A giant hole has been ripped into the heart of the BMA with the passing of Steve Garnsey. Some of you might remember him as Saturday’s Trail Boss last year. I am fortunate enough to have ridden with Steve on both dirt and ice and considered him a friend as well as a gentleman and a leader. He will be greatly missed by both myself and many others in the club. So please excuse a few long faces and misty eyes at the Boogie this year. It just won’t be the same without him. - Kevin Traction
s e l d d a S g n i Blaz
# E L U R X O B P A SO See all c 9AM Wake up
This new Dual Sport ride is an extension of the Calabogie Boogie trail ride, a premier event in the OFTR trail ride series put on by the Bytown Motorcycle Association BMA. Rally Connex in collaborating with the BMA’s Dual Sport Group have put together a great selection of rides to suit any size Dual Sport bike and all riding abilities. Bring a friend for this amazing weekend of riding on trails and back roads. The Calabogie Boogie Trail ride is also based out of the same location so there will be no lack of off-road enthusiasm in the air. The choice is yours as to what type of riding to do from the most aggressive trail riding Ontario has to offer to scenic tours of the countryside. If you want to do some of each type of riding, that’s fine too. The two Dual Sport ride options “stock tire” and “aggressive” are GPS rides while the trail riding options are arrowed, mapped and rated for distance and difficulty. You can switch between Trail riding, Stock DS and Aggressive DS anytime between the three sessions: Saturday am, Saturday pm and Sunday am. Traction Traction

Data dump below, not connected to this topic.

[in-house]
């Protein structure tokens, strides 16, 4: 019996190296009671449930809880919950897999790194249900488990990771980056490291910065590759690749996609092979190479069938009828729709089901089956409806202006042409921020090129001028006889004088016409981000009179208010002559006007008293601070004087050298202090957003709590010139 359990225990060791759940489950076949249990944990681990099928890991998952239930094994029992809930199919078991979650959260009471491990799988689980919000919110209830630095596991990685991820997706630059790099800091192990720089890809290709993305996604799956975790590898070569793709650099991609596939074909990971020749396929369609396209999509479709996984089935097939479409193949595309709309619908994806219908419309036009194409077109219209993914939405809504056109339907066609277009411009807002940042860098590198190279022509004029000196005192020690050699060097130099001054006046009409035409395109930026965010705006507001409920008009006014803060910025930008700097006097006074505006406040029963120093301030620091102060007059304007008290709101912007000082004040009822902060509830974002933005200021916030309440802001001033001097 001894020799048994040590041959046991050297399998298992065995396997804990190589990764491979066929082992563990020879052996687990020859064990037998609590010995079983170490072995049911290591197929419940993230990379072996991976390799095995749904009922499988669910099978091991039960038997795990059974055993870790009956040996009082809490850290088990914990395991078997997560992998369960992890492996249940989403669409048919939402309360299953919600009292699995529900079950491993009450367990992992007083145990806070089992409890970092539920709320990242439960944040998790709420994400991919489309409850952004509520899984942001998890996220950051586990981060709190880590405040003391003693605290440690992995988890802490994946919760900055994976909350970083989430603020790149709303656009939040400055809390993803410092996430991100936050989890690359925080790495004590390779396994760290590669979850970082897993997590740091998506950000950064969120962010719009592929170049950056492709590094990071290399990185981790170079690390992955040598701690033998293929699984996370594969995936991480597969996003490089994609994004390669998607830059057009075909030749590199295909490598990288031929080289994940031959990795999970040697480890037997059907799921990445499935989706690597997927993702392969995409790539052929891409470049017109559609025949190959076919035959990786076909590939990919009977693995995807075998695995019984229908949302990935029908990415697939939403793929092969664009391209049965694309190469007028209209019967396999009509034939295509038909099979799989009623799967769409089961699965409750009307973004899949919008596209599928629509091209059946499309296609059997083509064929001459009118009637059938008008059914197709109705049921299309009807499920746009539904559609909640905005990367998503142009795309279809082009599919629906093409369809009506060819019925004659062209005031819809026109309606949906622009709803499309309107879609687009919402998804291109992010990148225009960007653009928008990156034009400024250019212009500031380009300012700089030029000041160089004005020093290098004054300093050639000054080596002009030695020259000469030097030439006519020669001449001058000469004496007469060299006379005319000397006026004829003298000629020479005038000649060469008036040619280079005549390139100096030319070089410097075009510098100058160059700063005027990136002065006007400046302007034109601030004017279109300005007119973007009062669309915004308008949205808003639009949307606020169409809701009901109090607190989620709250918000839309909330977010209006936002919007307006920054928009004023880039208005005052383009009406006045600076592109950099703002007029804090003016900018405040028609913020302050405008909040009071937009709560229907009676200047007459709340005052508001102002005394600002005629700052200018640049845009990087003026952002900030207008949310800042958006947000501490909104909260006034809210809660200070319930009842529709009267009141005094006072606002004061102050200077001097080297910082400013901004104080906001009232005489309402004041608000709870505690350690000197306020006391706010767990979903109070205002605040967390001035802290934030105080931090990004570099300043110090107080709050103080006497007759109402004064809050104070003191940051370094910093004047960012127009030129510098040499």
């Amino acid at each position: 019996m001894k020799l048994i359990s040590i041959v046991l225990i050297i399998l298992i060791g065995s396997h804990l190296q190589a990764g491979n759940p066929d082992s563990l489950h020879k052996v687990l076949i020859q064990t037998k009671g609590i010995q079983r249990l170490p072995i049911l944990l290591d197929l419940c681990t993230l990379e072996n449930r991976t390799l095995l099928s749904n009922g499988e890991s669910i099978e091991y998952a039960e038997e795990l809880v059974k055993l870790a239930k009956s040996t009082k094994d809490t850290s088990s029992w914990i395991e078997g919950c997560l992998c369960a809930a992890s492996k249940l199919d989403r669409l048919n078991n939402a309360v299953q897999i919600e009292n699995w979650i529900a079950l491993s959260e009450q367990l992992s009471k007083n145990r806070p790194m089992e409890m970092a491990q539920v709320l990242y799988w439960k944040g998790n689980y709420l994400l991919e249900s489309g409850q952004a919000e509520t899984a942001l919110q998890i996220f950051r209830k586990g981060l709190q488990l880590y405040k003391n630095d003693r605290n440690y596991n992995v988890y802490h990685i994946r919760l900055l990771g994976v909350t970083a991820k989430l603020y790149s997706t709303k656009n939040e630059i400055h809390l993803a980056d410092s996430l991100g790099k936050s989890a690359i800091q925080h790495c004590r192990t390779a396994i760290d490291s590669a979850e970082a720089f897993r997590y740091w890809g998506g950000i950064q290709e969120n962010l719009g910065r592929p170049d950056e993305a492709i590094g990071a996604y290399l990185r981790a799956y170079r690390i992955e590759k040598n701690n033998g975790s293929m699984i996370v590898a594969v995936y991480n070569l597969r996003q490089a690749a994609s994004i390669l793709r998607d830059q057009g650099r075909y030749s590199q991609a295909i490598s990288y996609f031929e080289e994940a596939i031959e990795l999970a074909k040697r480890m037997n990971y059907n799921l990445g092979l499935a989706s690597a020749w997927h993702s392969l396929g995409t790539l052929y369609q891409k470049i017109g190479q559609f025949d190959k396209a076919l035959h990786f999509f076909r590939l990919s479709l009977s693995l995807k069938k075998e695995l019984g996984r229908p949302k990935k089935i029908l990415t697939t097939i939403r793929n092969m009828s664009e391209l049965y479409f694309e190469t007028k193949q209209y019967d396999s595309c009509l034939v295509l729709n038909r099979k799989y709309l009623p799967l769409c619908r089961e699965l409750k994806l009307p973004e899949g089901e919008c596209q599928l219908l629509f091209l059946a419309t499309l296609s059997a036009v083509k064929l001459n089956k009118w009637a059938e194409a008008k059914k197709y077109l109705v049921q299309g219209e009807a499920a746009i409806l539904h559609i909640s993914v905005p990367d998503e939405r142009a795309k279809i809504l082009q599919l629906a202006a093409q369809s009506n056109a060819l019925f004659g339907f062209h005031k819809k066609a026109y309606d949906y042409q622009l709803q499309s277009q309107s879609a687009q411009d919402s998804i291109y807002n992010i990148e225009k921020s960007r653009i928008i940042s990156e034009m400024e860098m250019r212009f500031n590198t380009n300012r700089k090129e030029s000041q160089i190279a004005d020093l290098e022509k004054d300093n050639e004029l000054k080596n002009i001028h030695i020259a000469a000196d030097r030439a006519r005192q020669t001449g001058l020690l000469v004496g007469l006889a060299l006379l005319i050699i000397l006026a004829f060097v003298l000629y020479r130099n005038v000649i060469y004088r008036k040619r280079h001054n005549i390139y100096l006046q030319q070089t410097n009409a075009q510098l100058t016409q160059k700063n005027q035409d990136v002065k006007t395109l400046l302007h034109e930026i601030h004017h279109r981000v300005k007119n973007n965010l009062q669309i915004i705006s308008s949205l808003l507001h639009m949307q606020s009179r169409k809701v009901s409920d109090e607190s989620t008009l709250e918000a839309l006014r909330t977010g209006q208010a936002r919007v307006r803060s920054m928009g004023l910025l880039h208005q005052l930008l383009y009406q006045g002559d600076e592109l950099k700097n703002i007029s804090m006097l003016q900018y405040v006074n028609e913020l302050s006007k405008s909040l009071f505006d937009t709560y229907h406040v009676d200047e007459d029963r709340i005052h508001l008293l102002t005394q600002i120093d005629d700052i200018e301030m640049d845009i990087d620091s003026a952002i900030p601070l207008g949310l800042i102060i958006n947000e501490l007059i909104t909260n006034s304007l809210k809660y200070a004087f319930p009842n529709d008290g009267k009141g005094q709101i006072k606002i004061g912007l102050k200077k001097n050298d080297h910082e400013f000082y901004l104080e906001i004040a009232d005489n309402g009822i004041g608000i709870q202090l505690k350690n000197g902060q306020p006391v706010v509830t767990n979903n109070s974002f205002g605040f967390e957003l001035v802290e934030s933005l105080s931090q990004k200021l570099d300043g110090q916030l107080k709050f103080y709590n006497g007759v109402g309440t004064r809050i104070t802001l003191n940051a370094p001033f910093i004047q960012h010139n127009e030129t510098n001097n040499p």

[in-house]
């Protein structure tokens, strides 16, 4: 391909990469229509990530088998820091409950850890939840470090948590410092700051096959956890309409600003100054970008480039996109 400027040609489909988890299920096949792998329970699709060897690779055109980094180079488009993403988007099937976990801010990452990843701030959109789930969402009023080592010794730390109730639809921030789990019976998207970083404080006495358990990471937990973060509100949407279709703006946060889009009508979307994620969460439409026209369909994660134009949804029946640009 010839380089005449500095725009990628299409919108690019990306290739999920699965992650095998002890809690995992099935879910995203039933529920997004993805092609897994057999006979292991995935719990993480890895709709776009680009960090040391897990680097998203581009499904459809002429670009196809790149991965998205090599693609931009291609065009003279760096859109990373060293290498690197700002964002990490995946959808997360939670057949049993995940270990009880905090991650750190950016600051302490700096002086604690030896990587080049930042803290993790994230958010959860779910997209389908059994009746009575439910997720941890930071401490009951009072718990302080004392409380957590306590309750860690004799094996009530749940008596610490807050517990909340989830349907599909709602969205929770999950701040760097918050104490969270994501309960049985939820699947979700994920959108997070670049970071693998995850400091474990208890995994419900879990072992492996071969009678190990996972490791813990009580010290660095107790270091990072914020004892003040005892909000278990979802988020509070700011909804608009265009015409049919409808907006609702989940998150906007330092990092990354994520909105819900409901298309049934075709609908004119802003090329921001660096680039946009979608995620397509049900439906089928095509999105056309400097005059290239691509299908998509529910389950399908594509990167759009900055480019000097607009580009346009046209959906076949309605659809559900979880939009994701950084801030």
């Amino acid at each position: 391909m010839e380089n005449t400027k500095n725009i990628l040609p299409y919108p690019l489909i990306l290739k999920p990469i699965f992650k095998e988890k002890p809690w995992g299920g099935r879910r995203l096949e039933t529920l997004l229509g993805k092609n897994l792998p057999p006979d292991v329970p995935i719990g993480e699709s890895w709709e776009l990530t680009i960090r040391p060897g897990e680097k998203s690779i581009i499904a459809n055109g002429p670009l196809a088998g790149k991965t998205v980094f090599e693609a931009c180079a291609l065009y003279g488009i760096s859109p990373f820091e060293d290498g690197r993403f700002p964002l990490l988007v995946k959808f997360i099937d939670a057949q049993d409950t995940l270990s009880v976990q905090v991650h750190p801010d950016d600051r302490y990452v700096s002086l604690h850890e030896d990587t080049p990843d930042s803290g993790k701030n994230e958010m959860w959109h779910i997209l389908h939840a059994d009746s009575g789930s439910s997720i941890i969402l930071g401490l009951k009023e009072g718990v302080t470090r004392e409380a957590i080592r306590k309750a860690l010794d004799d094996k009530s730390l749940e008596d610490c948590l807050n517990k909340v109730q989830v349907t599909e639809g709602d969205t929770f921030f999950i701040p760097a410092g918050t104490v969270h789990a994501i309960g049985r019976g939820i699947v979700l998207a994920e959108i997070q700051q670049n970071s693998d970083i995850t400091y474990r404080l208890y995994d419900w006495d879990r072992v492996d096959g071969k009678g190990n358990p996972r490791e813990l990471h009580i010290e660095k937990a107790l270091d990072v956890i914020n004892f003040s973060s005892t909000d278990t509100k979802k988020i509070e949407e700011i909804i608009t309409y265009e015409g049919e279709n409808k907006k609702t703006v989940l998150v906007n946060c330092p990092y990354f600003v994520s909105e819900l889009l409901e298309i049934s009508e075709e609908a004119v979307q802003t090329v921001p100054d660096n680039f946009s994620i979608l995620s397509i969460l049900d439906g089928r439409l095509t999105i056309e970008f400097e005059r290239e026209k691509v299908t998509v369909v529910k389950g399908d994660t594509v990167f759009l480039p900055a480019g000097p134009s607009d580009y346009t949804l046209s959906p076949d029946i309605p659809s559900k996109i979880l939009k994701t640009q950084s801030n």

ogie Dualsport â€œthis photo is so bad ass i had to run it again â€? - the editor
photo: Anthony Kerr
photo: Anthony Kerr